Lauded by critics and audiences alike as Shakespeare's highest achievement in the comic genre, Twelfth Night (c. 1600-01) is an intricate inquiry into the nature of love, gender roles, and the intertwining of life's tragic and comic experiences. A number of critics remain particularly fascinated with the complexity of the play's exploration of gender identity, as there are numerous layers to the characters' gender roles, as well as to their sexual attractions. Referred to as a subplot, the story of Malvolio and those who seek to punish him for his puritanical ways threatens to steal the show, as some critics have pointed out. The relationship between the main plot and this subordinate plot is therefore the focus of much critical examination. Additionally, the play's ending—in which so much confusion is undone in so short a time—also attracts a great deal of scholarly attention, particularly since Viola remains dressed as a male right up to the play's end, becoming Shakespeare's only cross-dressed heroine to do so.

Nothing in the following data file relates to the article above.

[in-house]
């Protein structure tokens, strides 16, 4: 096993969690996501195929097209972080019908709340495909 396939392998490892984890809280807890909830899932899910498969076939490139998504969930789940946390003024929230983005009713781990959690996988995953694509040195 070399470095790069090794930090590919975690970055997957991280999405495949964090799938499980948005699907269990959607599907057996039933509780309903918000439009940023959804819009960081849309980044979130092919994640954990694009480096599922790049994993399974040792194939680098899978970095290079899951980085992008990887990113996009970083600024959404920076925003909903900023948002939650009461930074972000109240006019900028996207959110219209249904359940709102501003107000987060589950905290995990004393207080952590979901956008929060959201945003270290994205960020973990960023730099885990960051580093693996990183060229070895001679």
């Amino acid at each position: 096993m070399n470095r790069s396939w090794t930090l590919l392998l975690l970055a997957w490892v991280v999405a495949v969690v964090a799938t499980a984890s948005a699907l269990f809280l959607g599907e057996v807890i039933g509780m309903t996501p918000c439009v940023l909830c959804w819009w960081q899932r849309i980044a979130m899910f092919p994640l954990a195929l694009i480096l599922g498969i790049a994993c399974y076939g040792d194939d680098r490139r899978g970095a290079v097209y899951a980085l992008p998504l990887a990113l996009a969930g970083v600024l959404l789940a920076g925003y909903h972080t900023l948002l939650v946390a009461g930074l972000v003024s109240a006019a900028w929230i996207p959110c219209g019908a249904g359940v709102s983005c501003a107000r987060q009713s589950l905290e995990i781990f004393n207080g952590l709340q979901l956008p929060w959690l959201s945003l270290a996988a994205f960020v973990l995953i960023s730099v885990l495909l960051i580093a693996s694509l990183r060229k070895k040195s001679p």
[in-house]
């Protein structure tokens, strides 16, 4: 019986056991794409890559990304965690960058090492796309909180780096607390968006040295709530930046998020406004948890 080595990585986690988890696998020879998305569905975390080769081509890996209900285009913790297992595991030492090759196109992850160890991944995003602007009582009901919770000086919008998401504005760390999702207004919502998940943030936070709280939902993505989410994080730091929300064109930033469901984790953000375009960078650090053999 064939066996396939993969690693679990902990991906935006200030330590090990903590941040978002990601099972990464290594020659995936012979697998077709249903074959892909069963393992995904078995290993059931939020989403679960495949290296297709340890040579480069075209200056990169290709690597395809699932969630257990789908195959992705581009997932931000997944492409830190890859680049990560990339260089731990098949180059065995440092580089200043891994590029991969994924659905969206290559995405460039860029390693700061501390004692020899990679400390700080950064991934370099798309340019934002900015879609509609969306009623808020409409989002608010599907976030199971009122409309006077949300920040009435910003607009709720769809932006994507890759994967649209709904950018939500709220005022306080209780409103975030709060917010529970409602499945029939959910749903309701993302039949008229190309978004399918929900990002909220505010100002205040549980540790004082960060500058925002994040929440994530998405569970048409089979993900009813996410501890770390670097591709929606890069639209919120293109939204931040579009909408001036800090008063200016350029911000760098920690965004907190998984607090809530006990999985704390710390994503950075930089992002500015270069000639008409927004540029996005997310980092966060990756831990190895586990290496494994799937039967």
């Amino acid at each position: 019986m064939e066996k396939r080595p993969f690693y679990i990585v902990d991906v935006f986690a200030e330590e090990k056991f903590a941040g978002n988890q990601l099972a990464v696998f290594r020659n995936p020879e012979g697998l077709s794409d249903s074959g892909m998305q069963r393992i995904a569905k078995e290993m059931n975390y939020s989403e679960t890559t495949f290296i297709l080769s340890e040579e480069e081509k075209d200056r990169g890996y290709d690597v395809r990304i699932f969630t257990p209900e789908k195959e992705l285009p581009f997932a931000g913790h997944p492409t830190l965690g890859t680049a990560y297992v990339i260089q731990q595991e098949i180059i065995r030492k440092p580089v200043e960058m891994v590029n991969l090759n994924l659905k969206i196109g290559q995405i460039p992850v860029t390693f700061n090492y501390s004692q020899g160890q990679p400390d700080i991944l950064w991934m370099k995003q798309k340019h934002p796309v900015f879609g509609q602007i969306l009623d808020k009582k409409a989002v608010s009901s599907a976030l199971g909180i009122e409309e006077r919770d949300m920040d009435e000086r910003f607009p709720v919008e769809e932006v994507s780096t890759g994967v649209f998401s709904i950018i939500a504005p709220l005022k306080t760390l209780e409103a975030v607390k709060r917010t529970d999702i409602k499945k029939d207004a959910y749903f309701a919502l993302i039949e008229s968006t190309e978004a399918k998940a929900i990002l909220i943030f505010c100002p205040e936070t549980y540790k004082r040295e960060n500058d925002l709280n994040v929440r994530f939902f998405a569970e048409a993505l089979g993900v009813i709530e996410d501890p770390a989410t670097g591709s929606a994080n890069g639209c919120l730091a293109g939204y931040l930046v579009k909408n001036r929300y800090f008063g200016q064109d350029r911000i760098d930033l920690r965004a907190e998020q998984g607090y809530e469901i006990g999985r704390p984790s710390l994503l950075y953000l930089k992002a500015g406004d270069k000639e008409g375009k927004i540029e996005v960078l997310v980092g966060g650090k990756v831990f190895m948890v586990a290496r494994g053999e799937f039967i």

The sexual relationships and gender roles in Twelfth Night are multi-layered. For example, Viola, a female character (who was played by a male in the Elizabethan theater), is dressed as a male, Cesario, throughout most of the play. As a male, Viola woos Olivia for Orsino, resulting in Olivia falling in love with Viola-as-Cesario. At the same time, Viola, though dressed as a man, falls in love with Orsino. Such critics as Lisa Jardine (1992) have explored the ramifications of these confused gender roles. Jardine focuses in particular on how the relationship between economic dependency and sexual availability in Elizabethan England informs the play's attitudes towards cross-dressing. Both Viola and Sebastian, observes Jardine, are forced to seek dependent positions in households outside the circle of family relations, making Viola/Cesario sexually available to Orsino, and Sebastian sexually available to Olivia. In his analysis of gender issues in Twelfth Night, Michael Shapiro (1996) emphasizes the Elizabethan theatrical practice of men playing women's parts. Shapiro studies the psychological “anxiety” resulting from the theatrical portrayal of both sexual and emotional intimacy, examining in particular the relationship between Viola and Olivia, in which the audience witnesses the intensity of the exchanges between two women, played by two men, and the relationship between Orsino and Viola, in which Orsino is drawn to the feminine qualities of Viola's Cesario. Like Shapiro, Casey Charles (see Further Reading) maintains that the relationship between Viola and Olivia is a significant one, more central to the play than many critics have acknowledged. The relationship between the two women, along with the attractions between Antonio and Sebastian and Orsino and Cesario, emphasize that homoerotic desire is a primary concern in the play. Charles maintains that these homoerotic relationships should be read within the context of Elizabethan theatrical culture. The critic continues with a discussion of the way the dramatization of homoerotic attractions criticizes the social ideal of “imperative heterosexuality” by underscoring the way sexuality is socially constructed through gender identity.